Printer cartridge companies lost big at the Supreme Court today. Related decisions of 8-0 and 7-1 were handed down against Lexmark International which was trying to stop refurbished versions of its printer cartridges from undercutting its U.S. sales, according to

The Court ruled that the patent rights held by a company cease to exist when the company sells the product. Specifically, the court ruled that Lexmark could not keep companies from re-inking and re-selling used cartridges.

The dispute involved inkjet cartridges that were refilled and sold by Impression Products Inc. of Charleston, West Virginia. Lexmark said Impression was infringing its patents.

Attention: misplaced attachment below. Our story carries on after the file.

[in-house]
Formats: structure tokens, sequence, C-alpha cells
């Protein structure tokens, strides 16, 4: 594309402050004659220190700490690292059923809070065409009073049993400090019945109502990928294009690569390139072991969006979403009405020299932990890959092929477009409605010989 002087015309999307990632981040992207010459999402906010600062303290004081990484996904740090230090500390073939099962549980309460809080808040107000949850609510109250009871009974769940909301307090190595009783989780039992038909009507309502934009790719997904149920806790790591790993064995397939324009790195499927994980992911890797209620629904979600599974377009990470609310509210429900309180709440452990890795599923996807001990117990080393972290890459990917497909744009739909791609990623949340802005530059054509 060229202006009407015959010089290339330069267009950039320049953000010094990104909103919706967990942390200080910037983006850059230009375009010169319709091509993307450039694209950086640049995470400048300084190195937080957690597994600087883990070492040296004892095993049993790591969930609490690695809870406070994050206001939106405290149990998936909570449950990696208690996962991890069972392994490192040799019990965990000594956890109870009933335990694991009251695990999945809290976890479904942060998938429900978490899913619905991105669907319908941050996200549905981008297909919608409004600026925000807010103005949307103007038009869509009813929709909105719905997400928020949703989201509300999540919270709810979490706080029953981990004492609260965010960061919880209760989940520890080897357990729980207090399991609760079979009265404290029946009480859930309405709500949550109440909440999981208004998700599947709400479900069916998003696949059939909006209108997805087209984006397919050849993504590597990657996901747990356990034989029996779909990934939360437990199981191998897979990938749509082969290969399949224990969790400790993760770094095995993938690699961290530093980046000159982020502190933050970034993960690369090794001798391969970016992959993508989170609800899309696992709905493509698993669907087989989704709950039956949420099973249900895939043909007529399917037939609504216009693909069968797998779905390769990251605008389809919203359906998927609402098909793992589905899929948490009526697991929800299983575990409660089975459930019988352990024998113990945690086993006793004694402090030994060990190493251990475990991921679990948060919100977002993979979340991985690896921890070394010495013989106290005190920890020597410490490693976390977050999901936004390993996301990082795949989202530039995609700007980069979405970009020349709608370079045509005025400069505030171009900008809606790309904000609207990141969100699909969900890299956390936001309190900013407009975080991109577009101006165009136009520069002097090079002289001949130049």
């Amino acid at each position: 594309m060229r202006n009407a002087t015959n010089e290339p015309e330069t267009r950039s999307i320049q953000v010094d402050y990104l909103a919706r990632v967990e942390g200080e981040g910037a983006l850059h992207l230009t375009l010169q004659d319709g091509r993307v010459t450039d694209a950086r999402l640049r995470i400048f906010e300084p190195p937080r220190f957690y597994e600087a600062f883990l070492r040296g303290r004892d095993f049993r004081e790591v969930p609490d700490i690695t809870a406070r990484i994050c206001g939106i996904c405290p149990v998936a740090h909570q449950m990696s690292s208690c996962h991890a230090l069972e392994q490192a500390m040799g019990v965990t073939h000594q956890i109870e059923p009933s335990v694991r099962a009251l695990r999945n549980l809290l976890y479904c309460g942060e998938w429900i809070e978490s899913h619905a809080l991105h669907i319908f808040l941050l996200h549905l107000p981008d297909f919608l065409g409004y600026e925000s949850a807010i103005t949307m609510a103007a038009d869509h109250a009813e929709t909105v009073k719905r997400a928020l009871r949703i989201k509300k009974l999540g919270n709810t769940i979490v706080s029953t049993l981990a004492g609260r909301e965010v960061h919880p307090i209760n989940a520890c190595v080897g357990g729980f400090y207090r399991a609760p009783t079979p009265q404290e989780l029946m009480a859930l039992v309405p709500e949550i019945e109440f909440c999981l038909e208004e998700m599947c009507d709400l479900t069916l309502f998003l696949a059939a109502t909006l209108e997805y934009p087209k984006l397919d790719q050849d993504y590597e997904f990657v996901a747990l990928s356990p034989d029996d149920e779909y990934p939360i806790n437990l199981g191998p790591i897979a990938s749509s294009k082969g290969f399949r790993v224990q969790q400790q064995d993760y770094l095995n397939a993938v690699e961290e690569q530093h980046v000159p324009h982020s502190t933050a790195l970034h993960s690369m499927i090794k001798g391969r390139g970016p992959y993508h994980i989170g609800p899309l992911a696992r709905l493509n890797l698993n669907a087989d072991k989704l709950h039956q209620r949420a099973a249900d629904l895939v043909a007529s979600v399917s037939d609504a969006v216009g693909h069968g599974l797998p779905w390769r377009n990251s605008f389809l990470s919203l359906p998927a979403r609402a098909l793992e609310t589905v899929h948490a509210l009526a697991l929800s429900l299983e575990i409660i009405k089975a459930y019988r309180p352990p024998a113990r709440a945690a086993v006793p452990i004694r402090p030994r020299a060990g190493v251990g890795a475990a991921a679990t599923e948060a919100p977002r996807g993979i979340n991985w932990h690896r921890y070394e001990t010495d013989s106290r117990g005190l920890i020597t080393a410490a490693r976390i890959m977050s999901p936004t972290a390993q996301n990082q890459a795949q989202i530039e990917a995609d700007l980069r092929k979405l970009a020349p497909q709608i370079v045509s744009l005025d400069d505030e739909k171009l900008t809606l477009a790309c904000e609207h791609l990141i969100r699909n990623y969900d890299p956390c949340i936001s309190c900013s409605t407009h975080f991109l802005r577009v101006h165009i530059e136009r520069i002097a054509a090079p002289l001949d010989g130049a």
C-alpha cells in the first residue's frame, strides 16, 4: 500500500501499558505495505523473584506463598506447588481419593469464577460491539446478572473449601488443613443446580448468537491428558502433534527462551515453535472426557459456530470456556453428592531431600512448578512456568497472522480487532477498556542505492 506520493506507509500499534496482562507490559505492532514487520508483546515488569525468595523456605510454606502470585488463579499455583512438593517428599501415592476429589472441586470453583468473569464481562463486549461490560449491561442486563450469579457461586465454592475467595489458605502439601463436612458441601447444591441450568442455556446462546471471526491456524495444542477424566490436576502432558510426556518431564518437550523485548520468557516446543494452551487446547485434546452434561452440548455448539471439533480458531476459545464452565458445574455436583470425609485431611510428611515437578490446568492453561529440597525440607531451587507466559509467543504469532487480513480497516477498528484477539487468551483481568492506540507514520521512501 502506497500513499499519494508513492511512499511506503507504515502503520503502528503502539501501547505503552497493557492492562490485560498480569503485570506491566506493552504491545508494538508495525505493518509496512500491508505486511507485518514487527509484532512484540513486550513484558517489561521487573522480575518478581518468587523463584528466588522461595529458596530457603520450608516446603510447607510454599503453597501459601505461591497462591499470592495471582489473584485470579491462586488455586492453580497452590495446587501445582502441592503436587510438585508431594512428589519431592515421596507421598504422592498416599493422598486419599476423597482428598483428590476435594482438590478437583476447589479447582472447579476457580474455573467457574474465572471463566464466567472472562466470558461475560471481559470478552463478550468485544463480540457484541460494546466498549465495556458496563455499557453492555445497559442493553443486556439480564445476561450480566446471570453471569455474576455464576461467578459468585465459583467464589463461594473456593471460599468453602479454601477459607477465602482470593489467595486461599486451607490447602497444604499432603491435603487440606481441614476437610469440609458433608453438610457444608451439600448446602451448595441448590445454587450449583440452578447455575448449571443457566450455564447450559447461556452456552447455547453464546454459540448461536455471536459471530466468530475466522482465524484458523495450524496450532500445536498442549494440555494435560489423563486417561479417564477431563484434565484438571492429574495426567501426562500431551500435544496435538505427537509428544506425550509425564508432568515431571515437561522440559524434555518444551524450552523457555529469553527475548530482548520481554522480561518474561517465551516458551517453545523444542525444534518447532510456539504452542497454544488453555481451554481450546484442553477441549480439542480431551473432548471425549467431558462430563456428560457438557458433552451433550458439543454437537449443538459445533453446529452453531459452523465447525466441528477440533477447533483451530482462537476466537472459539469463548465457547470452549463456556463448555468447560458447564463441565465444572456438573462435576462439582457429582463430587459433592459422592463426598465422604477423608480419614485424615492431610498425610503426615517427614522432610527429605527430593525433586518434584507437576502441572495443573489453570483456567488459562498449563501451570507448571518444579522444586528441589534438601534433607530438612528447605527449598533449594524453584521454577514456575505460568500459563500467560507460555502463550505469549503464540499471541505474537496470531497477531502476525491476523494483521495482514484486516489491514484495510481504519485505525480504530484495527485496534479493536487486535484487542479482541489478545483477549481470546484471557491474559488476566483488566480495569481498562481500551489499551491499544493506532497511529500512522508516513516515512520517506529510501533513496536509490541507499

Impression said Lexmark, based in Lexington, Kentucky, had already been paid for the use of its inventions and had exhausted its rights. The court agreed.

Writing for the majority opinion of the court, Chief Justice John Roberts said sellers can’t stop a company from reselling a product it purchases after the patent-holder has sold the product, regardless of whether the sale happens domestically or overseas.

“Extending the patent rights beyond the first sale would clog the channels of commerce, with little benefit from the extra control that the patentees retain.”

John Roberts

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